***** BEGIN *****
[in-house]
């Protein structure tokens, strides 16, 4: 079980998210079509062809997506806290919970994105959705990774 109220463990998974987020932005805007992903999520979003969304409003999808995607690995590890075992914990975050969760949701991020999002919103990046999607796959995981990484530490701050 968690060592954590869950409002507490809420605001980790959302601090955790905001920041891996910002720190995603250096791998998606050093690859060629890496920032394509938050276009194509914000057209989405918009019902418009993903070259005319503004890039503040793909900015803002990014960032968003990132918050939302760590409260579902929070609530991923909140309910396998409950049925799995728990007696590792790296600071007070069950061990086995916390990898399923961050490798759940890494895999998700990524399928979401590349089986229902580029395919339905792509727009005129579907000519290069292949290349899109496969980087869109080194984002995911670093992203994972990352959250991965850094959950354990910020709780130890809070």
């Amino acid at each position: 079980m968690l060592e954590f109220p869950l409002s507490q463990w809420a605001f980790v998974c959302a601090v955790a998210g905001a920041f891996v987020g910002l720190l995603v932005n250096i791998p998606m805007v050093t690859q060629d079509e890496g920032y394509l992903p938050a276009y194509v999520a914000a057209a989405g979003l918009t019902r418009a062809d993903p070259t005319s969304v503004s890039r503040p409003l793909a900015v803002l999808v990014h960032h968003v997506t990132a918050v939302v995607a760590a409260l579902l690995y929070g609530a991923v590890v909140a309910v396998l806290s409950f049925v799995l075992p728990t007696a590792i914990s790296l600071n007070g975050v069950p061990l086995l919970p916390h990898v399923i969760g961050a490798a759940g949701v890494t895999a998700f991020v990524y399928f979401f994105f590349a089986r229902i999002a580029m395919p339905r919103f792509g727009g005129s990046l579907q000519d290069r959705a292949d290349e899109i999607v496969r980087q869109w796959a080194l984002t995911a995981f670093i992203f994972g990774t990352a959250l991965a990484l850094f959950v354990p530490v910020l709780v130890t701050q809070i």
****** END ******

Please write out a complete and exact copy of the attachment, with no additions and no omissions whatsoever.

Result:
[in-house]
């Protein structure tokens, strides 16, 4: 079980998210079509062809997506806290919970994105959705990774 109220463990998974987020932005805007992903999520979003969304409003999808995607690995590890075992914990975050969760949701991020999002919103990046999607796959995981990484530490701050 968690060592954590869950409002507490809420605001980790959302601090955790905001920041891996910002720190995603250096791998998606050093690859060629890496920032394509938050276009194509914000057209989405918009019902418009993903070259005319503004890039503040793909900015803002990014960032968003990132918050939302760590409260579902929070609530991923909140309910396998409950049925799995728990007696590792790296600071007070069950061990086995916390990898399923961050490798759940890494895999998700990524399928979401590349089986229902580029395919339905792509727009005129579907000519290069292949290349899109496969980087869109080194984002995911670093992203994972990352959250991965850094959950354990910020709780130890809070």
């Amino acid at each position: 079980m968690l060592e954590f109220p869950l409002s507490q463990w809420a605001f980790v998974c959302a601090v955790a998210g905001a920041f891996v987020g910002l720190l995603v932005n250096i791998p998606m805007v050093t690859q060629d079509e890496g920032y394509l992903p938050a276009y194509v999520a914000a057209a989405g979003l918009t019902r418009a062809d993903p070259t005319s969304v503004s890039r503040p409003l793909a900015v803002l999808v990014h960032h968003v997506t990132a918050v939302v995607a760590a409260l579902l690995y929070g609530a991923v590890v909140a309910v396998l806290s409950f049925v799995l075992p728990t007696a590792i914990s790296l600071n007070g975050v069950p061990l086995l919970p916390h990898v399923i969760g961050a490798a759940g949701v890494t895999a998700f991020v990524y399928f979401f994105f590349a089986r229902i999002a580029m395919p339905r919103f792509g727009g005129s990046l579907q000519d290069r959705a292949d290349e899109i999607v496969r980087q869109w796959a080194l984002t995911a995981f670093i992203f994972g990774t990352a959250l991965a990484l850094f959950v354990p530490v910020l709780v130890t701050q809070i």